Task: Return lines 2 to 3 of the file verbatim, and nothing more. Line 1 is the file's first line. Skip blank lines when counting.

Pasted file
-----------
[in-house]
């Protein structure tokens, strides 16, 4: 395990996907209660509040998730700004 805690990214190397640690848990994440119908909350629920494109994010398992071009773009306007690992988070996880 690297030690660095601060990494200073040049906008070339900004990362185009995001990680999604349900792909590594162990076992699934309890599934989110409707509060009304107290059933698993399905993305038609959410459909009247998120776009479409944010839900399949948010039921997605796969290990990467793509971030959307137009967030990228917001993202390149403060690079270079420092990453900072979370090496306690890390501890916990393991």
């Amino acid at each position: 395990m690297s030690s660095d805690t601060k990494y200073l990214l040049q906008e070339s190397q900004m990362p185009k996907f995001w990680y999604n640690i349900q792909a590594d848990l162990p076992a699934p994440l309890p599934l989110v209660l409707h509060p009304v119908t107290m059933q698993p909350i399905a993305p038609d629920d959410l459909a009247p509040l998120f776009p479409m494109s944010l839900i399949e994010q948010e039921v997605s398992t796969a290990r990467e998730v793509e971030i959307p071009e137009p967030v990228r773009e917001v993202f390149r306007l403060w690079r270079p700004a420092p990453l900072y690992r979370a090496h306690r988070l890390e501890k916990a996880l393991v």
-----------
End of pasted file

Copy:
């Protein structure tokens, strides 16, 4: 395990996907209660509040998730700004 805690990214190397640690848990994440119908909350629920494109994010398992071009773009306007690992988070996880 690297030690660095601060990494200073040049906008070339900004990362185009995001990680999604349900792909590594162990076992699934309890599934989110409707509060009304107290059933698993399905993305038609959410459909009247998120776009479409944010839900399949948010039921997605796969290990990467793509971030959307137009967030990228917001993202390149403060690079270079420092990453900072979370090496306690890390501890916990393991």
């Amino acid at each position: 395990m690297s030690s660095d805690t601060k990494y200073l990214l040049q906008e070339s190397q900004m990362p185009k996907f995001w990680y999604n640690i349900q792909a590594d848990l162990p076992a699934p994440l309890p599934l989110v209660l409707h509060p009304v119908t107290m059933q698993p909350i399905a993305p038609d629920d959410l459909a009247p509040l998120f776009p479409m494109s944010l839900i399949e994010q948010e039921v997605s398992t796969a290990r990467e998730v793509e971030i959307p071009e137009p967030v990228r773009e917001v993202f390149r306007l403060w690079r270079p700004a420092p990453l900072y690992r979370a090496h306690r988070l890390e501890k916990a996880l393991v």